We’re fascinated with small houses like this one in Jackson, Wyoming. The “park model” home was featured on the Tiny House Blog the other day, racking up a slew of comments. Referred to as the “Caboose,” it turns out the home was built with SIP walls and roofing (for energy efficiency) and has bamboo flooring, a dual-flush toilet, LED lighting, and an exterior cladding of both rusty metal and cedar siding. It cost $95,000 to build but can be rented if you’re near Jackson Hole Campground.
This luxury green home, 2002 Alpine, is the kind of place that may make you feel uncomfortable with preconceived notions of luxury, home size, and sustainability. The $3.5 million home was precision built in a WeberHaus factory in Germany and is expected to use only 18% of the total energy consumed by the average American home. The interior is also entirely hypoallergenic and non-toxic.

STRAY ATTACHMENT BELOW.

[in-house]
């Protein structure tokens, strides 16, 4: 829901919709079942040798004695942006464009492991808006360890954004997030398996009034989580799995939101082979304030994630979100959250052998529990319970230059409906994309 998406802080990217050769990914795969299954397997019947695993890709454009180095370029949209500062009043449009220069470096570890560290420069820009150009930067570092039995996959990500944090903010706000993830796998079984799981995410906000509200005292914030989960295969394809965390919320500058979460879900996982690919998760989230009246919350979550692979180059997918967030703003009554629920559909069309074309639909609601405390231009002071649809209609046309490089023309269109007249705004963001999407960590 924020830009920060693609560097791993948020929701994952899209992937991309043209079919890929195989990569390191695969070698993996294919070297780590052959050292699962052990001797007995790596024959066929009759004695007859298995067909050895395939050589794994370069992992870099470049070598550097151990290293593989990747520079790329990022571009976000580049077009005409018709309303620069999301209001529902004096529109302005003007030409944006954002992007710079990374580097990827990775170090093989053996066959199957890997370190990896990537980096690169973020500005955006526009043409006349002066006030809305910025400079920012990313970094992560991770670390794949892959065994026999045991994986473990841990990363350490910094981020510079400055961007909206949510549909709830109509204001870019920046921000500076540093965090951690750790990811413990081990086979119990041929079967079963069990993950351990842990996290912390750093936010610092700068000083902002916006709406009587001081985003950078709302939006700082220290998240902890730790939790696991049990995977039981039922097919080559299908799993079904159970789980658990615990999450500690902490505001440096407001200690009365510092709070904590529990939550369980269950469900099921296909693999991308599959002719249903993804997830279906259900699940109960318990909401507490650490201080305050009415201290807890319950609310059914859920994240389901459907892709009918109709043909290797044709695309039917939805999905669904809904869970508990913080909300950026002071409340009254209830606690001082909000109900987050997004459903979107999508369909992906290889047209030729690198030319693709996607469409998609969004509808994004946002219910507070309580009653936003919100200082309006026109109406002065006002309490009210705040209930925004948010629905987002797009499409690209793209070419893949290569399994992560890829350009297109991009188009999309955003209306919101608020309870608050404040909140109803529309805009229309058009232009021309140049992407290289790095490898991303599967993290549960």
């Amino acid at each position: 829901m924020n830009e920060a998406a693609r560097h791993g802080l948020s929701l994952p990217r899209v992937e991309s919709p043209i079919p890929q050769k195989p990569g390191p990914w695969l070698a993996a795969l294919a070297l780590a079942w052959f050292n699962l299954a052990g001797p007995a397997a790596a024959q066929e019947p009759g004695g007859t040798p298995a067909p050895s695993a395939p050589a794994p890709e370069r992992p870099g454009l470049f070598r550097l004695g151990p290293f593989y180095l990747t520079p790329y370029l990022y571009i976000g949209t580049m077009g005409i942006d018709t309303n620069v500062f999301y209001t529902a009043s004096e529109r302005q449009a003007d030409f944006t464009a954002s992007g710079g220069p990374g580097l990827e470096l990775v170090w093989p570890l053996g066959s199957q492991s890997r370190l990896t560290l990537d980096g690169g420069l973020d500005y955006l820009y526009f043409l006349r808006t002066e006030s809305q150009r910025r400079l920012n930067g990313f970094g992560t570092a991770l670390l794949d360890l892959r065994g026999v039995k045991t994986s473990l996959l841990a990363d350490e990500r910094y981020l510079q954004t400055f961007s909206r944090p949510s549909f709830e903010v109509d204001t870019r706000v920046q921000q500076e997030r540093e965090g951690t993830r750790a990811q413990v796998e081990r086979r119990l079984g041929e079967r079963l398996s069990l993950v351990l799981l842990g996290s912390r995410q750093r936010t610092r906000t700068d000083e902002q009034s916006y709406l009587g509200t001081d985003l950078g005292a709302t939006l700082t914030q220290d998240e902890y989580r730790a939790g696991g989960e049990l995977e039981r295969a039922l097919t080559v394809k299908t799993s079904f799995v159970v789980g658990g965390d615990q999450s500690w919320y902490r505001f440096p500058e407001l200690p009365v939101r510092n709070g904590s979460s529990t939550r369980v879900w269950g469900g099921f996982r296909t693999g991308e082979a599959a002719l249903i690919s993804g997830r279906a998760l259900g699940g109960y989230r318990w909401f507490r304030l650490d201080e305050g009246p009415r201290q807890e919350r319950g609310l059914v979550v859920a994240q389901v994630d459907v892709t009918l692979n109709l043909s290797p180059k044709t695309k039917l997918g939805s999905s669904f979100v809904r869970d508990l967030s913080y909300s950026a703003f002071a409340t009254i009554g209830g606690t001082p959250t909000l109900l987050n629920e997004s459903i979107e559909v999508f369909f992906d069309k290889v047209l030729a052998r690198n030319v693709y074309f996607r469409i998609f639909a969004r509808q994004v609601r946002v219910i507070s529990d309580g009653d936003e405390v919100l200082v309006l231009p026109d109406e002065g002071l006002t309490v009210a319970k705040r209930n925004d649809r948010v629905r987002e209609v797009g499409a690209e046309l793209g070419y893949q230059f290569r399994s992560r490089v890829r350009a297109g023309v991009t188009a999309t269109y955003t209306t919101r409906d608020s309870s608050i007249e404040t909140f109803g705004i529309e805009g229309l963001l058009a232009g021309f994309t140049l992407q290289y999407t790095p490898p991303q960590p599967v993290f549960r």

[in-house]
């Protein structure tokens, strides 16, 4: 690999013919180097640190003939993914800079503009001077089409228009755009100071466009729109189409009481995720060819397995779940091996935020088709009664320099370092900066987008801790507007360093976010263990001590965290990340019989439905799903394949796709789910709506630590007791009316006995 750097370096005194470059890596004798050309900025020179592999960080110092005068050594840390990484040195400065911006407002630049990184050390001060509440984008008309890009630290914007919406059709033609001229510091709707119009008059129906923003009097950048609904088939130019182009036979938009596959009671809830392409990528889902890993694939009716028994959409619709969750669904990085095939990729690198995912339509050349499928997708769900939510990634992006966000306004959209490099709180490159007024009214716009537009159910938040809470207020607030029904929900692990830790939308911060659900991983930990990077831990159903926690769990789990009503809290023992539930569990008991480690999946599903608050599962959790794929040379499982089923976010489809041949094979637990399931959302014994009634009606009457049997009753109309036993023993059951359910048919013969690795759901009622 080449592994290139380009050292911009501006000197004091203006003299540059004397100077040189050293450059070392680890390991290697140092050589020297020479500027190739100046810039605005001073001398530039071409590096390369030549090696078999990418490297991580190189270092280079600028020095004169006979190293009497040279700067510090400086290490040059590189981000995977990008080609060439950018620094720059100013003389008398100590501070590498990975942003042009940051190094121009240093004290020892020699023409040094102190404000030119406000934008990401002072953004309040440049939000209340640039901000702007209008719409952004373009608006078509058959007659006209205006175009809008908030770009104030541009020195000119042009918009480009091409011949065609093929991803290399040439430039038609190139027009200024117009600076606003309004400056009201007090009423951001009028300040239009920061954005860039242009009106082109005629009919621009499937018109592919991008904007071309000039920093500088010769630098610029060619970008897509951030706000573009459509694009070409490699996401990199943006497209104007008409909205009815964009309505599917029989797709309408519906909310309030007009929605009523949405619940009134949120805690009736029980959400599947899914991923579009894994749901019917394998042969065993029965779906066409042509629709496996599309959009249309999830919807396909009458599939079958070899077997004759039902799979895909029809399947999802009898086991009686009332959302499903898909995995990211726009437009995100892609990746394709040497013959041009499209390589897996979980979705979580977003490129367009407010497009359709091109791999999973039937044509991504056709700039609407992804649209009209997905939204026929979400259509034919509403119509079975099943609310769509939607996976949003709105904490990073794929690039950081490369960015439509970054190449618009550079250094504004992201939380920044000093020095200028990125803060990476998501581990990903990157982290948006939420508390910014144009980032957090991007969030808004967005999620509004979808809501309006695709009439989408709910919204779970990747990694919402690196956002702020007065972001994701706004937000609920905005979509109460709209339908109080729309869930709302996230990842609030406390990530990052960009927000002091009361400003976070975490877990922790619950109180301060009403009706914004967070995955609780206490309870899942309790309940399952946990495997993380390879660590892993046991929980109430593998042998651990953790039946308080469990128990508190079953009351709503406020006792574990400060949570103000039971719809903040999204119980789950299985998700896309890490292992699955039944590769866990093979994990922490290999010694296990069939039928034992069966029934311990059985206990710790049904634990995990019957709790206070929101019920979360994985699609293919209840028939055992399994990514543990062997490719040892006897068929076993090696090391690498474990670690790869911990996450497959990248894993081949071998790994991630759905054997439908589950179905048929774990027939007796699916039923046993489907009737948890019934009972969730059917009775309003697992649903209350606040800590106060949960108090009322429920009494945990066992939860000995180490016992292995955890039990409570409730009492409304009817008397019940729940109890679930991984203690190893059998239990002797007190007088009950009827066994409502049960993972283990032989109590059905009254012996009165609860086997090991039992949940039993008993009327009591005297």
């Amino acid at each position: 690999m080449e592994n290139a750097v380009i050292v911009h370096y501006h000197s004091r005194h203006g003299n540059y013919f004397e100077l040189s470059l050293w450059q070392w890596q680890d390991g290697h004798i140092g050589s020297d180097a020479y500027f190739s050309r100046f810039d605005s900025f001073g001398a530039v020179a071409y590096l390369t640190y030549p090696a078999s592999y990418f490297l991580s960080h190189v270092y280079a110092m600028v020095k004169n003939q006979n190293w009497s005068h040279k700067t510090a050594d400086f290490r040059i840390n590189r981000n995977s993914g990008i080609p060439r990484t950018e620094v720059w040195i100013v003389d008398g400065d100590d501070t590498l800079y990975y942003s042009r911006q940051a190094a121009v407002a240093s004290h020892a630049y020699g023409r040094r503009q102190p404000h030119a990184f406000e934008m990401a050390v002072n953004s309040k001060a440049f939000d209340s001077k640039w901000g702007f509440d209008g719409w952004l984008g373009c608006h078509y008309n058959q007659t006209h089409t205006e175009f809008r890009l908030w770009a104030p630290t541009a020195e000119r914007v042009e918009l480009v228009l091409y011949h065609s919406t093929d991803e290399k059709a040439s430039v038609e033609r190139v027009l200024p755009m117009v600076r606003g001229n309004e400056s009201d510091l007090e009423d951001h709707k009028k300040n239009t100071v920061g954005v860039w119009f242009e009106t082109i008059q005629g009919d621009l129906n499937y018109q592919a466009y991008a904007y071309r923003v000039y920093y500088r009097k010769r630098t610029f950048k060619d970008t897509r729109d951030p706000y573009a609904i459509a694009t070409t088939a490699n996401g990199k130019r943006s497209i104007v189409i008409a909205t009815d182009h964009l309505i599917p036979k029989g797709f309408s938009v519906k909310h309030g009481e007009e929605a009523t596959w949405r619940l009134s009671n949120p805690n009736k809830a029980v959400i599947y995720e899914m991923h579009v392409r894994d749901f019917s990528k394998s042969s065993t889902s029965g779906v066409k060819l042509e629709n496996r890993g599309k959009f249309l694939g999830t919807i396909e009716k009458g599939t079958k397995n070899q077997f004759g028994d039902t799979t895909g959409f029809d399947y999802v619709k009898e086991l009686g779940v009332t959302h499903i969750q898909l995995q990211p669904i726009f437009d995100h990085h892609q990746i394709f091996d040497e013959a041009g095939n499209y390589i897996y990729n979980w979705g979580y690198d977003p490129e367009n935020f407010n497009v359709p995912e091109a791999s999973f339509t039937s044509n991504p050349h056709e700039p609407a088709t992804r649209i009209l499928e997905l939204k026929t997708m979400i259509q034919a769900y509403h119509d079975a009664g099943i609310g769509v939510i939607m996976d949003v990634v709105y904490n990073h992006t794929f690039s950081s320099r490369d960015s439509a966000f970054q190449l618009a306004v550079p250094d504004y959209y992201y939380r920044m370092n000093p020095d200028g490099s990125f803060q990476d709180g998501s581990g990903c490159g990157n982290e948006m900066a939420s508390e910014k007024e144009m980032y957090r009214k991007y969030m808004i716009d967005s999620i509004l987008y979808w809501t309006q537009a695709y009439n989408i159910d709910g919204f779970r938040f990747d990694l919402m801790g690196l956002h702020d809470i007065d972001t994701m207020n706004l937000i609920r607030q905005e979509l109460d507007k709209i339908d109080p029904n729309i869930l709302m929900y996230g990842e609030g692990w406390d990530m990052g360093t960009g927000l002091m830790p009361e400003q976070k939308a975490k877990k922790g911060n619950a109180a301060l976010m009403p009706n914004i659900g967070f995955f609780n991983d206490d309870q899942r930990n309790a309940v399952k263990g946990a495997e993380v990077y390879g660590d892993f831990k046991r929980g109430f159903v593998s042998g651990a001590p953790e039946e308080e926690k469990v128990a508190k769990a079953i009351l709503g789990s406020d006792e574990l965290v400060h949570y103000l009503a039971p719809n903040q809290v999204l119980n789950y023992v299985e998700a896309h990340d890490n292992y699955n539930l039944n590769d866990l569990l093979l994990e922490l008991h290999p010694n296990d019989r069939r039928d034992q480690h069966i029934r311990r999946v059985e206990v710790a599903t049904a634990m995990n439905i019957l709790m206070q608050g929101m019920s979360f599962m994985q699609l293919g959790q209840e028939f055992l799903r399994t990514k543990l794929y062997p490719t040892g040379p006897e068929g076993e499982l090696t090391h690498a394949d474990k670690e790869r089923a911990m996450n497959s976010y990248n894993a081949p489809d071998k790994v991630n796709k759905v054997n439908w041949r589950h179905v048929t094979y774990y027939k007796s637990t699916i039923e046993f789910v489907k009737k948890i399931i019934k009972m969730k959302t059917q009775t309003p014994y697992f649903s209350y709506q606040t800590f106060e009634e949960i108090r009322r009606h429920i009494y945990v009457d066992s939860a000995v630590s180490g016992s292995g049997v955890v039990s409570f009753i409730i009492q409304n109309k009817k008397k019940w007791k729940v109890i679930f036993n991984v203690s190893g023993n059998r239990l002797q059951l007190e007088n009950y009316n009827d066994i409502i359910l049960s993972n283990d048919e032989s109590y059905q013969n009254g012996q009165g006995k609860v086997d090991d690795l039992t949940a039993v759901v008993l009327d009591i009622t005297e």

This is the most recent project to be built by Studio 804 (the University of Kansas School of Architecture, Design, and Planning design/build program). It’s the first by the group to seek Passive House certification, and, like the Buffalo House, Prescott House was designed and built to LEED Platinum standards.
When using shipping containers for a structure, you'll want to do your homework, but often the results can be stunning, as is the case here. Located in Brittany, France, Crossbox was built with four containers and topped with greenery. Two modules cantilever over the other two, but you can hardly tell what's going on as drywall and cladding camouflage the industrial skeleton.
Dwell Development Design + Build, a firm in Washington state focusing on urban infill development, recently completed these four homes located at 1105 23rd Avenue South in Seattle. Targeted to exceed 5-star Built Green certification, the modern homes at 1105 Dwell are being offered for sale from $479,000. Sizes vary from 1,647 to 1,772 square feet.